New state benefit claims crash system - Albuquerque Journal

New state benefit claims crash system

Copyright © 2020 Albuquerque Journal

A state program meant to provide some self-employed and gig workers a small financial boost during the coronavirus crisis has left many others angry and demoralized.

With only enough funding to help a fraction of the workers who might qualify, the Self-Employed Stimulus Payment program was quickly depleted this week – but not until after technical problems thwarted the first-come, first-served application process.

Many who unsuccessfully vied for the $750 state grants complained about the setup on social media. Critics called the system unfair and disgraceful. Some likened it to the “Hunger Games.”

“By the time the webpage even loaded the program was closed. This was the equivalent of trying to score concert tickets, but with people’s lives on the line,” Twitter user @NMBlueMenace wrote. “I feel embarrassed and defeated.”

Gov. Michelle Lujan Grisham addressed the situation in a news conference Thursday afternoon, applauding the New Mexico Department of Workforce Solutions for rolling out a new program to benefit workers but acknowledging its shortcomings.

“We shouldn’t be offering some programs where some folks get in early enough and some folks are left behind,” she said. “We are all in this together.”

Workforce Solutions had announced at 2 p.m. Wednesday that it would make one-time, $750 stimulus payments to help support self-employed citizens during the coronavirus pandemic. The department immediately opened applications but noted that available funding would only cover the first 2,000 qualified applicants.

Officials estimate there are about 62,000 self-employed and independent contract workers across the state.

The ensuing frenzy overwhelmed the agency’s website, and less than five hours later, the department had temporarily suspended the application process with fewer than 1,000 applications successfully completed.

Workforce Solutions Secretary Bill McCamley said that state employees worked until 4 a.m. Thursday trying to fix the bugs in order to resume the process.

The department reopened applications Thursday afternoon.

Within minutes, would-be recipients reported on social media they were receiving messages that funding was exhausted and the program was closed.

Anthony Michaels-Moore, a Santa Fe-based opera singer who’s had multiple international jobs canceled due to COVID-19, struck out in attempts to apply both Wednesday and Thursday. He said he and his wife spent 90 minutes Wednesday trying to complete an application, uploading documents in various file formats and even trying different web browsers to no avail.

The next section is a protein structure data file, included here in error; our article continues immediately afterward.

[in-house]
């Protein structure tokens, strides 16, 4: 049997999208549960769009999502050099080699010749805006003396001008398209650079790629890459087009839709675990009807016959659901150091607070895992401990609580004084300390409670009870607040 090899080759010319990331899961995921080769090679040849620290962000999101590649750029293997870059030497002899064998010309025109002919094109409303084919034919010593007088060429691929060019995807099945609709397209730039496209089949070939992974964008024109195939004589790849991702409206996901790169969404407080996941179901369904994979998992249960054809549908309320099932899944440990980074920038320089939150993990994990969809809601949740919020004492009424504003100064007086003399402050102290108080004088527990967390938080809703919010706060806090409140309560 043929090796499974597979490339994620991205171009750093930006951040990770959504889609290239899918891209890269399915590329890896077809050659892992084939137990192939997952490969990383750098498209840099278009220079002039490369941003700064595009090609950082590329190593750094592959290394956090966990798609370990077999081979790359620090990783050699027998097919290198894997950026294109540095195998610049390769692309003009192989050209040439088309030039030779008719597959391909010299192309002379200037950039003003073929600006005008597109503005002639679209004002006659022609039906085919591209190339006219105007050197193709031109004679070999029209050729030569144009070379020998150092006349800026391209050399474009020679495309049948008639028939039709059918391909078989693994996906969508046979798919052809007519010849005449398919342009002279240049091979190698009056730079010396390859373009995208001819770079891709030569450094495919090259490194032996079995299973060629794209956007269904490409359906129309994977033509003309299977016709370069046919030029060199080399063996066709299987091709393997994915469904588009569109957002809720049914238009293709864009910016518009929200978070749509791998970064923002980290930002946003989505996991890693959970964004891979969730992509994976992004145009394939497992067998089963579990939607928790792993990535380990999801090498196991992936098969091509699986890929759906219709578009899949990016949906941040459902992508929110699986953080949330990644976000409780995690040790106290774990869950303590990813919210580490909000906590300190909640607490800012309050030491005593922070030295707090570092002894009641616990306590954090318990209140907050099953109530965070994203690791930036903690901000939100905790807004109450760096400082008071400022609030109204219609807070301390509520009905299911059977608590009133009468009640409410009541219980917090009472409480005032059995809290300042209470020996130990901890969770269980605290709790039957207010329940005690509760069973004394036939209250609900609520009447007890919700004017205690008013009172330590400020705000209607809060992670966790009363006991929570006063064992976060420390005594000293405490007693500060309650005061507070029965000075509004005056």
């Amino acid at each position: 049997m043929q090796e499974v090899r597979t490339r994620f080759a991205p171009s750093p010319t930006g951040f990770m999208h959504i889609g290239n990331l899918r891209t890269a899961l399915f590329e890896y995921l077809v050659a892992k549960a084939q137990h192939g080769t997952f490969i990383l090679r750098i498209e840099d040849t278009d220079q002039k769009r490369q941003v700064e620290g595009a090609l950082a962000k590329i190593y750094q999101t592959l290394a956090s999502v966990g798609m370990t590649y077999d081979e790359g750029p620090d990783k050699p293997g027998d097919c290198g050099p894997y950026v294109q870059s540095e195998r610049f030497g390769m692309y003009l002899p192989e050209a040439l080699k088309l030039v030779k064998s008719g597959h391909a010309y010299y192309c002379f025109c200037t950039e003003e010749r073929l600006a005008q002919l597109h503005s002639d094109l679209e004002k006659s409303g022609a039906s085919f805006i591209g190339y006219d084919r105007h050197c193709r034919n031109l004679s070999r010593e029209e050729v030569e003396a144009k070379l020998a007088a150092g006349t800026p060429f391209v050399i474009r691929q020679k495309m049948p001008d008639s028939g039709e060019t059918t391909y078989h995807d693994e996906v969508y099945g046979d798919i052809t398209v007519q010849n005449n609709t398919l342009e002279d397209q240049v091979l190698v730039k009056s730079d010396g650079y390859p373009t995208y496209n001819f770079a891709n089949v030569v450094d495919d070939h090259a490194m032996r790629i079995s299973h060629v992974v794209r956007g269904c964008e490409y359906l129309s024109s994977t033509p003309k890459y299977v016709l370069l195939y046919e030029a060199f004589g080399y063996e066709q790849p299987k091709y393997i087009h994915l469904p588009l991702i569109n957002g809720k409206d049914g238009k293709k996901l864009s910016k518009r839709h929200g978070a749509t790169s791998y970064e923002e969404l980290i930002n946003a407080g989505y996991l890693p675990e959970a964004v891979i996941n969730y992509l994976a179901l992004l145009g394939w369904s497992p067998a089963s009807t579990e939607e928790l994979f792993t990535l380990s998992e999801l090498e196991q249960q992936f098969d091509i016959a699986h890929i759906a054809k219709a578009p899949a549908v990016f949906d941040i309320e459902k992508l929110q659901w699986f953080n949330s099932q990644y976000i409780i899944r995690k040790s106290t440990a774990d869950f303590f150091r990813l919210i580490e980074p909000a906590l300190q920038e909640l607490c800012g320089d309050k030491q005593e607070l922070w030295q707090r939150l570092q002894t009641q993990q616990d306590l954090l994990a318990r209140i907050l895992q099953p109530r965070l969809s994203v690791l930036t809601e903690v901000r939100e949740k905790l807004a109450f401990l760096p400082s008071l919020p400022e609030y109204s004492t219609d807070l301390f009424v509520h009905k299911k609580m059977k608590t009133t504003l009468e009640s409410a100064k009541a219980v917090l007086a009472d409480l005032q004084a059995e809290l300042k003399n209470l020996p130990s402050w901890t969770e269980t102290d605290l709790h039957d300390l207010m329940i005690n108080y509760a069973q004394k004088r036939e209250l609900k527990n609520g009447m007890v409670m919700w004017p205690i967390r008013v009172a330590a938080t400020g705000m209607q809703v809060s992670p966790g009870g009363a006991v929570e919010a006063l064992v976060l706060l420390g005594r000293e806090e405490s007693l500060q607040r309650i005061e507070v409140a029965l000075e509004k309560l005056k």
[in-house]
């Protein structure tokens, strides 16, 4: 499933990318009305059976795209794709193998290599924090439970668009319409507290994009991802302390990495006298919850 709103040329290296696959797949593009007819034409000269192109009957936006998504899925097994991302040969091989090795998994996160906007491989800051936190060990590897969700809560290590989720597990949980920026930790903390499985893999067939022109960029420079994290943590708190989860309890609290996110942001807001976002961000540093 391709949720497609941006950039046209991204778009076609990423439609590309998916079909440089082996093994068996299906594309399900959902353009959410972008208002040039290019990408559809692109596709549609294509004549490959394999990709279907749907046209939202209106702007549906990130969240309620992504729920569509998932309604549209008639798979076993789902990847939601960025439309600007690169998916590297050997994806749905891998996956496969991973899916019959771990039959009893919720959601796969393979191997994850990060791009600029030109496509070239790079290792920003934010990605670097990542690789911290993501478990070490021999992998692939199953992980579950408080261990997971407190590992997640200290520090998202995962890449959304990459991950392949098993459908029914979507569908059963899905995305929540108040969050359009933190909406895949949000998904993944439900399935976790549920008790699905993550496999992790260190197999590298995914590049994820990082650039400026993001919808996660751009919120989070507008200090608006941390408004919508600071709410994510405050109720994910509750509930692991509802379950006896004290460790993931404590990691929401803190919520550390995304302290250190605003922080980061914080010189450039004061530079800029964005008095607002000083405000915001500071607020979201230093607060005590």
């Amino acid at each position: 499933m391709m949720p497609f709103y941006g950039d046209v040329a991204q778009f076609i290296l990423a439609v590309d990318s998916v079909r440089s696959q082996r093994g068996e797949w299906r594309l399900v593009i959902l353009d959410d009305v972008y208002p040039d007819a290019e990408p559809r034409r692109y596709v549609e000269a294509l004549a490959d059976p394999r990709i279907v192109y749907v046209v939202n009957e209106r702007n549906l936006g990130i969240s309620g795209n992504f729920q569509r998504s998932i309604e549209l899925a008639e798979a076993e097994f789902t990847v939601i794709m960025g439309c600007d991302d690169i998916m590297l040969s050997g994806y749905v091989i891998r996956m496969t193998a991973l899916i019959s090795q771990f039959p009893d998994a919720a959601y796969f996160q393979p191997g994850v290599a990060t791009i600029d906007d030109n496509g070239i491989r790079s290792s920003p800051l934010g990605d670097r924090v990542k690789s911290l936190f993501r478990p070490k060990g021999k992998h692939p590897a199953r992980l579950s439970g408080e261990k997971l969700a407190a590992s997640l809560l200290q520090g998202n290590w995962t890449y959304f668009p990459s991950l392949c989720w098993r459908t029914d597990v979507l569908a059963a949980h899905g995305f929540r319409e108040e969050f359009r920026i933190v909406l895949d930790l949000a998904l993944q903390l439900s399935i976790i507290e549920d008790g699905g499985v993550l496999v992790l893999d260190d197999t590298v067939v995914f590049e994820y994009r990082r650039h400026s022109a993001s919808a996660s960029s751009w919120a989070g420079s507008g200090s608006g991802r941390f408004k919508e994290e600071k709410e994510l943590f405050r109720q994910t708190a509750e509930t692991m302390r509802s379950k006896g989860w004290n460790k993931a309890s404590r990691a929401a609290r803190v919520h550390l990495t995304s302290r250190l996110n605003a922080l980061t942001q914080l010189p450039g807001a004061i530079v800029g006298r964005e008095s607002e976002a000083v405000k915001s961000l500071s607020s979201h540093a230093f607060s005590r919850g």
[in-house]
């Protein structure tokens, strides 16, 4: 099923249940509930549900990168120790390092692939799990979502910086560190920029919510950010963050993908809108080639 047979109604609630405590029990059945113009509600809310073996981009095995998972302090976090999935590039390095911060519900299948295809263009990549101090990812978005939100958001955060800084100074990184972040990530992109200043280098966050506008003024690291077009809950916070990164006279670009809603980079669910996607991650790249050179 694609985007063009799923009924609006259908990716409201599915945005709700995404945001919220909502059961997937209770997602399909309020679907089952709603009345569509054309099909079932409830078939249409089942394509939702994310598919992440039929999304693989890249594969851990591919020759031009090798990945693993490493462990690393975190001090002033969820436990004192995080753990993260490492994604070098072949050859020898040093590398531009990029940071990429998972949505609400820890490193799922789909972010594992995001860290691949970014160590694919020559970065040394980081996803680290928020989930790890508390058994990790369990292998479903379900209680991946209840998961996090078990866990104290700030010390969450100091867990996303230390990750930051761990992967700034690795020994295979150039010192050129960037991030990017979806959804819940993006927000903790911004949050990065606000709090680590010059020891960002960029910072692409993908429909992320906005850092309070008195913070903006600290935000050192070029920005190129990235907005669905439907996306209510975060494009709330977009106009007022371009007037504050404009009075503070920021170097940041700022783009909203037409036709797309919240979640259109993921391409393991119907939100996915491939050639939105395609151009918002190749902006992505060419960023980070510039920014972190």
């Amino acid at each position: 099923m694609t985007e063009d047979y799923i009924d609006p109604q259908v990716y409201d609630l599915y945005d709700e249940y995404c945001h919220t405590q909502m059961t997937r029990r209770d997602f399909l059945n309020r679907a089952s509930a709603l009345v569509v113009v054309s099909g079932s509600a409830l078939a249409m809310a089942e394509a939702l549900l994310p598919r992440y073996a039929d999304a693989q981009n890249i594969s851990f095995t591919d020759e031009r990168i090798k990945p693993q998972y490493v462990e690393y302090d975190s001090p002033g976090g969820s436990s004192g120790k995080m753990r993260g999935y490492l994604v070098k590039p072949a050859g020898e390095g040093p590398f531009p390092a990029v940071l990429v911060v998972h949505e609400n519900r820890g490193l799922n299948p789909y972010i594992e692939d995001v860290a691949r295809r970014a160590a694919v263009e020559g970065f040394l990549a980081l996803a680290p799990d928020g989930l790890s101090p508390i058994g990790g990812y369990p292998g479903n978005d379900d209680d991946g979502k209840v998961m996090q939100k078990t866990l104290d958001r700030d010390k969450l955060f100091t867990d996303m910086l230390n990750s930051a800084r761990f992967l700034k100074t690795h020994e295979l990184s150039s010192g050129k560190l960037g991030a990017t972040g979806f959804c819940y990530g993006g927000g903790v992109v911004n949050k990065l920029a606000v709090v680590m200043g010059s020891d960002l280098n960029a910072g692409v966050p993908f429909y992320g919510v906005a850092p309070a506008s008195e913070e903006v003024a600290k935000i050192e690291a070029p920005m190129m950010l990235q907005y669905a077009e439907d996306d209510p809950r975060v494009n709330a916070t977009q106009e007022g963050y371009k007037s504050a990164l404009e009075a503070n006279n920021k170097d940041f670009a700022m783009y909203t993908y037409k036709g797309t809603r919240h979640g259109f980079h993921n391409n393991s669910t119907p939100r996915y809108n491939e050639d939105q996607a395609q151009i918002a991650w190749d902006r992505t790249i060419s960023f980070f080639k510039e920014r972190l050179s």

When they resumed their efforts Thursday afternoon, they were met with error messages.

“It’s extremely frustrating and annoying,” Michaels-Moore told the Journal in a text message. “The timeframe was limited and the site was unable to cope.”

A Workforce Solutions spokeswoman did not respond to questions late Thursday, but McCamley had told the Journal earlier in the day that his department is trying every possible approach to help New Mexicans during the pandemic. He said his department identified an extra $1.5 million “sitting in an account” that could be used to help people like artists, musicians, massage therapists and Uber drivers who are struggling during the coronavirus-related economic shutdown. While he knew there were not enough $750 grants to aid all those who could use them, he said his department wants to extend as much assistance as it can muster.

“We’re doing everything we can to get as much money out as we can,” McCamley said. “There’s such high need out there that there’s not a way to do it that’s going to make everybody happy.”

While many have complained about the process, he said his department decided the fairest and most efficient way to distribute it would be through an immediate, first-come, first-served online application process.

There was no channel for applying via telephone.

“It’s not perfect; this whole situation is very hard, but we’re all doing the best we can to get as many tools out to folks as possible,” McCamley said.

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